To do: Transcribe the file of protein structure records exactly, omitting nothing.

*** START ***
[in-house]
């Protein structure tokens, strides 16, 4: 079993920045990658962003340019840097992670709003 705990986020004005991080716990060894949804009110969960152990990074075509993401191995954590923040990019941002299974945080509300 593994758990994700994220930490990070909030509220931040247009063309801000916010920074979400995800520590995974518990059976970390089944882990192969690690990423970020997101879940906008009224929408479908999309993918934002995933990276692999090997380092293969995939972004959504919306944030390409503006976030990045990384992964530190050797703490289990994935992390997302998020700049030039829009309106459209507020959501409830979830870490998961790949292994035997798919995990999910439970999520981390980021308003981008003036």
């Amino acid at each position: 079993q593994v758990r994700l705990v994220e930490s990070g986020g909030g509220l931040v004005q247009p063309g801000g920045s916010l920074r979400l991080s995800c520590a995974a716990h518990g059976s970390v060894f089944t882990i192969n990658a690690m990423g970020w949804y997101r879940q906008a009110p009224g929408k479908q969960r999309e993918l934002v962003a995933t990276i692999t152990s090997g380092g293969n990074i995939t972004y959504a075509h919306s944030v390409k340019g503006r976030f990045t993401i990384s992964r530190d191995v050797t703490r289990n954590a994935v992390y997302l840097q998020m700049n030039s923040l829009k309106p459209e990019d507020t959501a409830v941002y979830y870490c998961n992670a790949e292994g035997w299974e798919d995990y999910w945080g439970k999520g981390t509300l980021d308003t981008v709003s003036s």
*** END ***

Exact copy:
[in-house]
């Protein structure tokens, strides 16, 4: 079993920045990658962003340019840097992670709003 705990986020004005991080716990060894949804009110969960152990990074075509993401191995954590923040990019941002299974945080509300 593994758990994700994220930490990070909030509220931040247009063309801000916010920074979400995800520590995974518990059976970390089944882990192969690690990423970020997101879940906008009224929408479908999309993918934002995933990276692999090997380092293969995939972004959504919306944030390409503006976030990045990384992964530190050797703490289990994935992390997302998020700049030039829009309106459209507020959501409830979830870490998961790949292994035997798919995990999910439970999520981390980021308003981008003036």
């Amino acid at each position: 079993q593994v758990r994700l705990v994220e930490s990070g986020g909030g509220l931040v004005q247009p063309g801000g920045s916010l920074r979400l991080s995800c520590a995974a716990h518990g059976s970390v060894f089944t882990i192969n990658a690690m990423g970020w949804y997101r879940q906008a009110p009224g929408k479908q969960r999309e993918l934002v962003a995933t990276i692999t152990s090997g380092g293969n990074i995939t972004y959504a075509h919306s944030v390409k340019g503006r976030f990045t993401i990384s992964r530190d191995v050797t703490r289990n954590a994935v992390y997302l840097q998020m700049n030039s923040l829009k309106p459209e990019d507020t959501a409830v941002y979830y870490c998961n992670a790949e292994g035997w299974e798919d995990y999910w945080g439970k999520g981390t509300l980021d308003t981008v709003s003036s």